Commission: social protection systems in EU must be modernised to encourage employment

The Commission has set out the improvements in incentive measures needed for the EU to achieve its objective of a 70 per cent employment rate by 2010.

As requested by the European Council in March 2003, the Commission issued a Communication assessing the improvement in the overall framework of social protection policies in the EU, identifying best practice and giving recommendations on these points.

The Commission's Communication addresses the challenge of promoting work incentives while maintaining a high level of social protection for all and keeping costs down. This is the tough balancing the EU is striving to strike in order to achieve its ambitious objective to increase the overall employment rate to 70 per cent by 2010.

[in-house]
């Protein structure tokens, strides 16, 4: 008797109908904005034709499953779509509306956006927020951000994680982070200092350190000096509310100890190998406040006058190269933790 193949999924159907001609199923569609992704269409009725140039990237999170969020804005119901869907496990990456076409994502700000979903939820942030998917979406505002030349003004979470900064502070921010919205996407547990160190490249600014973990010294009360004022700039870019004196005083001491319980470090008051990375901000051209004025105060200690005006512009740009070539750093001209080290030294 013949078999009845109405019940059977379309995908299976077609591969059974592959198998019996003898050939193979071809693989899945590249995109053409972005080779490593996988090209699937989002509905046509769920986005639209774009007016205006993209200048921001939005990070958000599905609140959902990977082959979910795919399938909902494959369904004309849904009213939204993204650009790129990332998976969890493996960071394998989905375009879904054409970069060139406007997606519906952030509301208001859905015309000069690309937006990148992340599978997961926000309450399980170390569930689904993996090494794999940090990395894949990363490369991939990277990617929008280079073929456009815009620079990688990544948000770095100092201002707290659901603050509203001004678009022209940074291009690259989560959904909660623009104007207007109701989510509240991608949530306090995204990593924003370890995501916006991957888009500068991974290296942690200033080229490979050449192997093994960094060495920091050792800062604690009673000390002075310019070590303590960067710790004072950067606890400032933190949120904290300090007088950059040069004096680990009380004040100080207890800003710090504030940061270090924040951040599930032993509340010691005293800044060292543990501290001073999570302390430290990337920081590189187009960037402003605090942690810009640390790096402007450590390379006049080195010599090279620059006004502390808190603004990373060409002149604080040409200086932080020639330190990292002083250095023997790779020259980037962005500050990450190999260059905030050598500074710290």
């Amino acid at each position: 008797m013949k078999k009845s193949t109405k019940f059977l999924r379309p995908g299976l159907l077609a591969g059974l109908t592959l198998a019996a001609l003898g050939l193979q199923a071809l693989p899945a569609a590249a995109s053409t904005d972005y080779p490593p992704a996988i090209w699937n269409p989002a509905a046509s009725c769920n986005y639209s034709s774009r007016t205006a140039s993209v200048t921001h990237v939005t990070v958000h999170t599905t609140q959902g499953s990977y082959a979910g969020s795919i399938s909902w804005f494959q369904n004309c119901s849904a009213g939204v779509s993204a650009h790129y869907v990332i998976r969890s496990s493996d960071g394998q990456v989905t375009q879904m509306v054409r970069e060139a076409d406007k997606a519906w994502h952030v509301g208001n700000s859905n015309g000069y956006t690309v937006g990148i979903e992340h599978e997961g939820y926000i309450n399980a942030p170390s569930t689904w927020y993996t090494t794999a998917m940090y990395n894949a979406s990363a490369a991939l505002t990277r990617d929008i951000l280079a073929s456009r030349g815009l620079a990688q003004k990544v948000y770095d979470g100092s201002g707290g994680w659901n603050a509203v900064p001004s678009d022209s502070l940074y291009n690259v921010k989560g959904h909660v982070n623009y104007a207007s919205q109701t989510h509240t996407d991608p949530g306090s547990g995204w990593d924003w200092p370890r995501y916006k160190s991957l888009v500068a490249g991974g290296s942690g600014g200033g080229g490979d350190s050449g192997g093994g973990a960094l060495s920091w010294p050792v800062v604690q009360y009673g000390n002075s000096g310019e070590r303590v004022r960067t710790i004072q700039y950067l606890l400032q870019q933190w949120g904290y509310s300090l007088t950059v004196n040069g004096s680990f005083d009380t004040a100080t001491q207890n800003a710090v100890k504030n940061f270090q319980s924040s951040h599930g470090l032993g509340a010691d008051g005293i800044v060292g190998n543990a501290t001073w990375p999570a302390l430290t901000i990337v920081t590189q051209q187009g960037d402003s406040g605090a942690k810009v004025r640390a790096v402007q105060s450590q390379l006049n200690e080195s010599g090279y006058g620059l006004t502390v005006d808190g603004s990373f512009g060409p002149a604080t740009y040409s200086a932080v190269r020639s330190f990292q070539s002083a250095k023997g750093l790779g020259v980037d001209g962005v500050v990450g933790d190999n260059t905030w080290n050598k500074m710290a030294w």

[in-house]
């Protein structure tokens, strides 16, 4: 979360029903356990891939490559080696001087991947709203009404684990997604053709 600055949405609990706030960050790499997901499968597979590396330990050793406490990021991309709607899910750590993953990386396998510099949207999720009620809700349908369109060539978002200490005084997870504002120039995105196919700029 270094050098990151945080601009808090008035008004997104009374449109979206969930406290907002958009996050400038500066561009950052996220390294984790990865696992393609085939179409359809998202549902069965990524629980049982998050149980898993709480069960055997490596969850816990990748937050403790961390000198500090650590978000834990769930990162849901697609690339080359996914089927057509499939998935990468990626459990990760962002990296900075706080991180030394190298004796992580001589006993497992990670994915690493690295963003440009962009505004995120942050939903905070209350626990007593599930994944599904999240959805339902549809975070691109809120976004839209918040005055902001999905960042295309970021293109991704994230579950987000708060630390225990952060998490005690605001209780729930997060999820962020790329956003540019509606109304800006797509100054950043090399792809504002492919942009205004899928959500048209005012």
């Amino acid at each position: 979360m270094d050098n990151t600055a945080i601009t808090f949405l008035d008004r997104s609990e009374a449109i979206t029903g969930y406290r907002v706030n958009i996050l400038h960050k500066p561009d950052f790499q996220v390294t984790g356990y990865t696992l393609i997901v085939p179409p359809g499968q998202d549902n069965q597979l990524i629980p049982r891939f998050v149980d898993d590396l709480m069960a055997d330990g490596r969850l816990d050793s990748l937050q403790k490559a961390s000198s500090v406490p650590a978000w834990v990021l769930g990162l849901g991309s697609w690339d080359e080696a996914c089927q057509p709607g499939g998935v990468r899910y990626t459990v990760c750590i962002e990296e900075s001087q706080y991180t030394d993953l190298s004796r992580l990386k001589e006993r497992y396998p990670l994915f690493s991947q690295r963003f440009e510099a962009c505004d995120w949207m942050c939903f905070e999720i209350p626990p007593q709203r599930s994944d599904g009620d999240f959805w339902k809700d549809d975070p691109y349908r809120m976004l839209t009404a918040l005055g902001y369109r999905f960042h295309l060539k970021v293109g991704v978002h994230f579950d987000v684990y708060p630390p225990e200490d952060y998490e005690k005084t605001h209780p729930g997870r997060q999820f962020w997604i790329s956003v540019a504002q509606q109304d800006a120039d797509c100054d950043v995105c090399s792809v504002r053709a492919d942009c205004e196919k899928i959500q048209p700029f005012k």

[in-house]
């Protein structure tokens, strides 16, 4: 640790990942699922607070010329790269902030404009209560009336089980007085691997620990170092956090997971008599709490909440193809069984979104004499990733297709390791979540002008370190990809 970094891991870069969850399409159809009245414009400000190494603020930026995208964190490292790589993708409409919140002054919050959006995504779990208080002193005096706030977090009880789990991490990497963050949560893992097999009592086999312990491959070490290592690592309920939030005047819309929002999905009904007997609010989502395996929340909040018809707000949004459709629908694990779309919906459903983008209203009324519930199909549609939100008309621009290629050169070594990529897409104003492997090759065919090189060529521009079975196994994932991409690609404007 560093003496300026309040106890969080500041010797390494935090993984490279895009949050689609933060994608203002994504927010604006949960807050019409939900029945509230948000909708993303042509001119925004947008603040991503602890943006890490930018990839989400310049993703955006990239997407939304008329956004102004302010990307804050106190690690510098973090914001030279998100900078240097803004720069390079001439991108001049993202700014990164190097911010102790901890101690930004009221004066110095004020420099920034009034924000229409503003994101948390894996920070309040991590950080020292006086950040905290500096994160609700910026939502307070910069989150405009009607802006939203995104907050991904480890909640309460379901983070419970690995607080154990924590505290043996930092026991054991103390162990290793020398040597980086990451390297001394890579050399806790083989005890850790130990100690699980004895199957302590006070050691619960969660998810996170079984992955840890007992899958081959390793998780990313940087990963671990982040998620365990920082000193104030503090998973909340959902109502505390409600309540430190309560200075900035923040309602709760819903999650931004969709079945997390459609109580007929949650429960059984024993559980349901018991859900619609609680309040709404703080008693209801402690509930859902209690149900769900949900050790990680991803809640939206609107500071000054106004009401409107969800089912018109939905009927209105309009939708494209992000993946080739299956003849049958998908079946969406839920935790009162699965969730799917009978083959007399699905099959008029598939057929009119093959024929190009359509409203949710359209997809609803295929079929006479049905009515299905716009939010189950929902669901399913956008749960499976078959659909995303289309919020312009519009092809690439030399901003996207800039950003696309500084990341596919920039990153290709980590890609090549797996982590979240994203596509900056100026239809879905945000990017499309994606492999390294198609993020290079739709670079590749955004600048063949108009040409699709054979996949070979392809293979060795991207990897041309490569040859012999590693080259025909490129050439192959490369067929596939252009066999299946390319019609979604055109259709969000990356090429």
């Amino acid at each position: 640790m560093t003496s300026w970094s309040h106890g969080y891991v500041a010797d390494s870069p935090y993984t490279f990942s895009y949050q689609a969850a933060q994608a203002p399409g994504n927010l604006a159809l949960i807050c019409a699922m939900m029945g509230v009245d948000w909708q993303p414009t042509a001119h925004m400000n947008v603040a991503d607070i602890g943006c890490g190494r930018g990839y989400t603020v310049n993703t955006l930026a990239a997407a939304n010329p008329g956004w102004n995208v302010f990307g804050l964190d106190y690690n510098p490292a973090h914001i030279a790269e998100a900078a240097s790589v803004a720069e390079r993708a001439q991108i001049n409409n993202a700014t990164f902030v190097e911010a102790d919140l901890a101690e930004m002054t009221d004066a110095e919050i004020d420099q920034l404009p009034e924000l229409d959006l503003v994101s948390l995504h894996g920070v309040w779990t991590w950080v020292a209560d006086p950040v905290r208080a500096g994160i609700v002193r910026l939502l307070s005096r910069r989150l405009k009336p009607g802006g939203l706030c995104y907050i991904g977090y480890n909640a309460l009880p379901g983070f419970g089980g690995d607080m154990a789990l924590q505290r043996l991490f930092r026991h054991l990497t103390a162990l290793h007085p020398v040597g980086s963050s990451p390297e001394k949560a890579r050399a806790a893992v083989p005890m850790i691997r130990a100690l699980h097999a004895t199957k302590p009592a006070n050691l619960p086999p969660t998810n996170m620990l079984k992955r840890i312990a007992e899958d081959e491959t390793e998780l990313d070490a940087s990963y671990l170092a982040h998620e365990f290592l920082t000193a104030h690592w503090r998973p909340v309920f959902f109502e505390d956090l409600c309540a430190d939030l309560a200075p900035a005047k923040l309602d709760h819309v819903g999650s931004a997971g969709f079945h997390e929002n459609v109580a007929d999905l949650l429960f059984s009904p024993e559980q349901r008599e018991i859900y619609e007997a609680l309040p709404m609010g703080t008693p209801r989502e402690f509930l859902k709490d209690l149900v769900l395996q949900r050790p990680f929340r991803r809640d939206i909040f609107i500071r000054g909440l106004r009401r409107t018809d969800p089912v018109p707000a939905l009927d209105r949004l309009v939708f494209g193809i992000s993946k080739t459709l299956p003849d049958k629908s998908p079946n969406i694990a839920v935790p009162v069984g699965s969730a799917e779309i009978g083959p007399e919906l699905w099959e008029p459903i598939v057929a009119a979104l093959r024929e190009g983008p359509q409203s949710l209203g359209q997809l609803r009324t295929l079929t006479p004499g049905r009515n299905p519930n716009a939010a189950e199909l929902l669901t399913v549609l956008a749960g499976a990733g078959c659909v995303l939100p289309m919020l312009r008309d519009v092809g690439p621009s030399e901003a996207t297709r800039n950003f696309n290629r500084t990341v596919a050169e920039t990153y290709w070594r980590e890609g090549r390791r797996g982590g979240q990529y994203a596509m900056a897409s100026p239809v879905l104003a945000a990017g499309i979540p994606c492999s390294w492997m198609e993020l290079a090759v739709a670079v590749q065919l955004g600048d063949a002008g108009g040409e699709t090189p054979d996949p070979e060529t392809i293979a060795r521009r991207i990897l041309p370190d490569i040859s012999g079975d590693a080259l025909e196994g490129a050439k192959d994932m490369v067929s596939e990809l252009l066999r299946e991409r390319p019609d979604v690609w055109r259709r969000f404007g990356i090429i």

The Commission recommends that Member States should make their social protection systems more employment-friendly by removing barriers and disincentives to work and by encouraging mobility. Increasing the levels of participation in employment is crucial given the growing problem of ageing populations and the threat this poses to the financial and social sustainability of social protection systems.

There are financial and non-financial factors which play a role in a person's decision to accept a job. Financial incentives include wages, taxes and benefits. Non-financial benefits include care services for children, job search assistance, training and health care, etc. The Commission suggests that Member States should focus on all forms of incentives that have proved effective in the past.

The Communication will be on the agenda of the informal gathering of employment ministers in Galway (Ireland) on 16-17 January.

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